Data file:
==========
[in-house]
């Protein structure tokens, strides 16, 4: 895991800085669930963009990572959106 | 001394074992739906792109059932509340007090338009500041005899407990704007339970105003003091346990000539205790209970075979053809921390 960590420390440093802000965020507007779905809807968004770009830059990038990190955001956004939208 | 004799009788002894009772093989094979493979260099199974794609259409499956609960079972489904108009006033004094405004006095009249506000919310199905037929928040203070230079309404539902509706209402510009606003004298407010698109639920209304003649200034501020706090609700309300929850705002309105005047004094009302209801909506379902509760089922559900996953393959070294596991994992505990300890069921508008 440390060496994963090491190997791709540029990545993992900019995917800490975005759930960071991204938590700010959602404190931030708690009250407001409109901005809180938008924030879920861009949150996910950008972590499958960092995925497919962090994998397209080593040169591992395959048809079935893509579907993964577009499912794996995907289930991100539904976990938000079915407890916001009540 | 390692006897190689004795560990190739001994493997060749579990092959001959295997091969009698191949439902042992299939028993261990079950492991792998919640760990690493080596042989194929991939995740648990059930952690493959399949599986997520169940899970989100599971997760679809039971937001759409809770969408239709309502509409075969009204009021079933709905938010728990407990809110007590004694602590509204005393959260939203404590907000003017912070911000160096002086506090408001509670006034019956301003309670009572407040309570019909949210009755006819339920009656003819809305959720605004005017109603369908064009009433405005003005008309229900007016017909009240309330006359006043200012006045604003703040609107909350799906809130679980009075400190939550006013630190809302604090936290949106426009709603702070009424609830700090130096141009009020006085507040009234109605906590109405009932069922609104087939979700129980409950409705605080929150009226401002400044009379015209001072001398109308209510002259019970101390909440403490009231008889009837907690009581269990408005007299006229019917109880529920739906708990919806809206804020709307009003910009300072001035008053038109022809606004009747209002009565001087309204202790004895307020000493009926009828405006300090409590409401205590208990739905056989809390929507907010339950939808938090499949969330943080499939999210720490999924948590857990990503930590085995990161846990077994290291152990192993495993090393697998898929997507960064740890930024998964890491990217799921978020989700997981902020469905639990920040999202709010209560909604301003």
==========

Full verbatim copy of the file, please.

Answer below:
[in-house]
């Protein structure tokens, strides 16, 4: 895991800085669930963009990572959106 | 001394074992739906792109059932509340007090338009500041005899407990704007339970105003003091346990000539205790209970075979053809921390 960590420390440093802000965020507007779905809807968004770009830059990038990190955001956004939208 | 004799009788002894009772093989094979493979260099199974794609259409499956609960079972489904108009006033004094405004006095009249506000919310199905037929928040203070230079309404539902509706209402510009606003004298407010698109639920209304003649200034501020706090609700309300929850705002309105005047004094009302209801909506379902509760089922559900996953393959070294596991994992505990300890069921508008 440390060496994963090491190997791709540029990545993992900019995917800490975005759930960071991204938590700010959602404190931030708690009250407001409109901005809180938008924030879920861009949150996910950008972590499958960092995925497919962090994998397209080593040169591992395959048809079935893509579907993964577009499912794996995907289930991100539904976990938000079915407890916001009540 | 390692006897190689004795560990190739001994493997060749579990092959001959295997091969009698191949439902042992299939028993261990079950492991792998919640760990690493080596042989194929991939995740648990059930952690493959399949599986997520169940899970989100599971997760679809039971937001759409809770969408239709309502509409075969009204009021079933709905938010728990407990809110007590004694602590509204005393959260939203404590907000003017912070911000160096002086506090408001509670006034019956301003309670009572407040309570019909949210009755006819339920009656003819809305959720605004005017109603369908064009009433405005003005008309229900007016017909009240309330006359006043200012006045604003703040609107909350799906809130679980009075400190939550006013630190809302604090936290949106426009709603702070009424609830700090130096141009009020006085507040009234109605906590109405009932069922609104087939979700129980409950409705605080929150009226401002400044009379015209001072001398109308209510002259019970101390909440403490009231008889009837907690009581269990408005007299006229019917109880529920739906708990919806809206804020709307009003910009300072001035008053038109022809606004009747209002009565001087309204202790004895307020000493009926009828405006300090409590409401205590208990739905056989809390929507907010339950939808938090499949969330943080499939999210720490999924948590857990990503930590085995990161846990077994290291152990192993495993090393697998898929997507960064740890930024998964890491990217799921978020989700997981902020469905639990920040999202709010209560909604301003």